There is no excuse for anyone to be ignorant of the fact that the prison system as it operates in the United States of America is an ongoing form of slavery. And with Black people being incarcerated at 6 times the rate of white people, it is clear who is being singled out for “employment” in these poorly disguised labor camps.
But what else happens when 1 in 4 Black men are going to be put through the system at some point in their life? And what happens when a large number of those will never be able to escape the stigma of arrest and conviction, continuing this cyclical sickness? What happens when Hispanic and Black populations make up nearly 60 percent of all prisoners, when they only represent 1/4th of the entire United States population?
It’s clear that the prison system (and the criminal justice system, really,) is designed to operate as a modern eugenics. When we incarcerate and demonize a gigantic chunk of a minority population, we render them, in effect, impotent. When nonviolent and first time offenders are taken off of the street and removed from the population for decades, they are prevented from finding a mate and creating another generation. They become more or less unsuitable, as well as becoming stuck in the heavily prejudiced criminal justice structure. Society shuns them. They are left powerless.
In all seriousness, think about this. It wasn’t long ago that American eugenics was alive and well, and in fact, helped to inform many beliefs next held by the Nazi party during Hitlers campaign. They were out in the open and didn’t shy away from making known their mission — a “purification” of the human race. The practice of American eugenics echoes today in the American Genetic Association, established originally as the American Breeders’ Association to develop laws of breeding designed to preserve preferred traits. Now they operate as a scientific, learned body, studying genetics and tracing genomes. As is explained on the group’s Wiki page: “As the science of genetics has progressed, the journal’s scope has shifted away from emphasis on practical applications of animal, plant and human breeding.” But their history is close behind them.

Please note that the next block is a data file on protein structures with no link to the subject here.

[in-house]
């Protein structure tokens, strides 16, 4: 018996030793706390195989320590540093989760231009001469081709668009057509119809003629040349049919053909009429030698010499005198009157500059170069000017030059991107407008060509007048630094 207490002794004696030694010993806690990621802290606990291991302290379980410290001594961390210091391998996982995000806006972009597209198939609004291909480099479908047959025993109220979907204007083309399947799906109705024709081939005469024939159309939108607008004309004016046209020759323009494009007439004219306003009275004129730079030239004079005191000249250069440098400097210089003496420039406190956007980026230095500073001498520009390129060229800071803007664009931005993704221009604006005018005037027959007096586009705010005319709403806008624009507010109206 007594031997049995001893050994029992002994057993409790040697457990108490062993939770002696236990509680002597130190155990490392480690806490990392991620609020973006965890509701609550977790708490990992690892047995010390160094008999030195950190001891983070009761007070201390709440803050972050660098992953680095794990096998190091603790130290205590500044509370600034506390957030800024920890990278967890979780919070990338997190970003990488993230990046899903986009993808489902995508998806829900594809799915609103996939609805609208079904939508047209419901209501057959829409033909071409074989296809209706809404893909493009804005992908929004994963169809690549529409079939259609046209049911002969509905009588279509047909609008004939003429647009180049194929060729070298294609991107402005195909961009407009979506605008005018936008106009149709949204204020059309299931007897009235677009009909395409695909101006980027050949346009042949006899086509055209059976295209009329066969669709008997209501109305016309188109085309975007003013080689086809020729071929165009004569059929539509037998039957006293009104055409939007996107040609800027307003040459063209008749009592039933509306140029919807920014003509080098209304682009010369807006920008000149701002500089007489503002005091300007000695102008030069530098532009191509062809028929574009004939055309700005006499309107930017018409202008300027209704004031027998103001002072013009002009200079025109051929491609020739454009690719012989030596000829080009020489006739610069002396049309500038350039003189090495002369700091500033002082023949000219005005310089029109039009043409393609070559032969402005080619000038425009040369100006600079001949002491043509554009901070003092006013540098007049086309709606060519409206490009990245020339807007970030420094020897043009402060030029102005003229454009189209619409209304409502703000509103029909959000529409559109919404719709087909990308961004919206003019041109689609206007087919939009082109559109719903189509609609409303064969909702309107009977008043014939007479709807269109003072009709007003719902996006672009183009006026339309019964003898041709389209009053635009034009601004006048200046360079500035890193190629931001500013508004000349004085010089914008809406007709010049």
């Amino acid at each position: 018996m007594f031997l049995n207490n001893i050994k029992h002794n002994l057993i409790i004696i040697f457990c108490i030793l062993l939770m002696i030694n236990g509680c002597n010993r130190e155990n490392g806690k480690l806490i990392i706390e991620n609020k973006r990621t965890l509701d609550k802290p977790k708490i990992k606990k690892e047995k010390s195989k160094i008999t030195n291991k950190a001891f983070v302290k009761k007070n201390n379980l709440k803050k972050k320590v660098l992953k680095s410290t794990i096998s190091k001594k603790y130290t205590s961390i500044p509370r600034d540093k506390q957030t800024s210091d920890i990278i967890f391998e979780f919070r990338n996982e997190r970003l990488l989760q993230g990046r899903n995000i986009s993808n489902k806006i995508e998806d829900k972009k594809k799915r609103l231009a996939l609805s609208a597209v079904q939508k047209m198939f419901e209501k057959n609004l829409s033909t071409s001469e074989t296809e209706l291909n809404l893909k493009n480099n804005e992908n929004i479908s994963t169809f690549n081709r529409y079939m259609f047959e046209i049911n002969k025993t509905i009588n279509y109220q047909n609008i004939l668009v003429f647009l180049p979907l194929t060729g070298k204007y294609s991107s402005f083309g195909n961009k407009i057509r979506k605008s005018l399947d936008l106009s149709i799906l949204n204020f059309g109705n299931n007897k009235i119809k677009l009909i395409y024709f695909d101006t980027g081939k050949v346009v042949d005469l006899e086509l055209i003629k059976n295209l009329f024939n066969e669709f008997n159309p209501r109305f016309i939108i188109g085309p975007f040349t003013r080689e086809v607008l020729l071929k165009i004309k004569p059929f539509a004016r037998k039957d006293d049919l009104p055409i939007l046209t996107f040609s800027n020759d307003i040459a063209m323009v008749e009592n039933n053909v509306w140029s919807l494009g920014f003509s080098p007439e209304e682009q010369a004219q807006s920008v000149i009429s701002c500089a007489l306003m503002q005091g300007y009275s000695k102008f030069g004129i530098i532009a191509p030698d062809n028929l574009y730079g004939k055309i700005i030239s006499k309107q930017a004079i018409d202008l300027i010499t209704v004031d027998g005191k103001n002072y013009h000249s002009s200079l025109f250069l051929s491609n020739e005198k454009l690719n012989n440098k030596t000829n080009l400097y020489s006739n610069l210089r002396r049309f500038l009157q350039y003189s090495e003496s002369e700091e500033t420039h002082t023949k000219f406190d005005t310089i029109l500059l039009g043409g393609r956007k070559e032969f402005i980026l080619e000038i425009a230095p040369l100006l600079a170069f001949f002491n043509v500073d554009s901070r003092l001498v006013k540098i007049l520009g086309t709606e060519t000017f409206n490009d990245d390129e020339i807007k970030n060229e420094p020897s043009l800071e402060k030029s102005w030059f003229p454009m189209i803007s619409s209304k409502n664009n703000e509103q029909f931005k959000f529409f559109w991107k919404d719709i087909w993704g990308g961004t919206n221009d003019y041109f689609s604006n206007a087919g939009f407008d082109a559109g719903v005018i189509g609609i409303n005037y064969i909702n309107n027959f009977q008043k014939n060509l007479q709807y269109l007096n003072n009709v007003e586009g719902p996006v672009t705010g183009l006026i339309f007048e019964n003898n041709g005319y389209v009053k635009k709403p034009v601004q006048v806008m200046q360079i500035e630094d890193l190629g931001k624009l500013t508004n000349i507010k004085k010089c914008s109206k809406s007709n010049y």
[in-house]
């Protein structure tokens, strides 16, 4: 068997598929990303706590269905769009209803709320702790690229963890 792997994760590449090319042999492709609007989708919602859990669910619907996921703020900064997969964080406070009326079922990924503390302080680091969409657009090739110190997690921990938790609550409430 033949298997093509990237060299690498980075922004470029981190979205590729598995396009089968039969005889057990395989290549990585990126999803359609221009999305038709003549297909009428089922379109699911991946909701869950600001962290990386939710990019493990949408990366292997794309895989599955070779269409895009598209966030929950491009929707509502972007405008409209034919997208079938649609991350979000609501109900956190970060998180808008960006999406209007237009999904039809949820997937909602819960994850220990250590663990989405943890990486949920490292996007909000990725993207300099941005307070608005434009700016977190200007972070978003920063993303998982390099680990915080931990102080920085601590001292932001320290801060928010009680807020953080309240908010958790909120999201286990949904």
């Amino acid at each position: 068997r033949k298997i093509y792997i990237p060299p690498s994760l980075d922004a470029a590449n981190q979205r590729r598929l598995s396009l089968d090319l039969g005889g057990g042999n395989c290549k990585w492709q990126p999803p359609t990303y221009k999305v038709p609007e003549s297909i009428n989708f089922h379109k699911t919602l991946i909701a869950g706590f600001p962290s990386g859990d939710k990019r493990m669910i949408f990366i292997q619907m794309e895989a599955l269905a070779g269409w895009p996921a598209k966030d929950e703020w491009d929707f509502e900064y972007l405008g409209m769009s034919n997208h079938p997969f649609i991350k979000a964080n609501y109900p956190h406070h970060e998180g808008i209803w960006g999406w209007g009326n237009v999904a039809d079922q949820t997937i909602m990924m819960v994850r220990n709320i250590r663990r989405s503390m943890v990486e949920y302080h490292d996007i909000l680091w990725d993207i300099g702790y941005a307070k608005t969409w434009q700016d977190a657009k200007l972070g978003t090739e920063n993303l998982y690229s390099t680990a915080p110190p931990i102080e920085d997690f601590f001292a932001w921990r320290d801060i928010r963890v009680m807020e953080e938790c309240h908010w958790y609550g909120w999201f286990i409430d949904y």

Various eugenic programs were presented as social support programs for underserved and undereducated communities. The Tuskegee Syphilis Experiment, which focused on Black men, and numerous sterilization programs in almost every state focused on women in any minority community, are just a couple of examples of the way that White supremacy used eugenics to assure their superiority over minority groups. Make people sick, and take away the very ability for tens of thousands of women (if not more,) to get pregnant, and you have created a perfect landscape for domination.
If people are prevented from having offspring by use of sterilization, disease and incarceration, it’s easy for the ruling class or group to stay on top. Today, it’s incarceration that represents a most dangerous problem. Putting away adolescents and young men for a meager drug related abuse (especially when the “drug” in question is something as innocuous as marijuana,) or even a first violent offense with absolutely no criminal history, does nothing positive for society or the offender. There was no reform education given, there was so support or therapy or anything else in that line offered to the young offender. Nothing has changed, except now they are branded as a convict. They have to live by a different set of rules, outside of “traditional” society. They are now stuck in the cycle. They will never, really, be free.
Incarceration doesn’t change anything. Without a massive deconstruction and rebuilding of the way we teach our nation’s children, there is little hope for reform to this entire system. Schools in impoverished communities feed prisons. Without getting rid of the source, there is little hope to stymy the flow. Thus, the system will continue to artificially control the racial landscape of this country.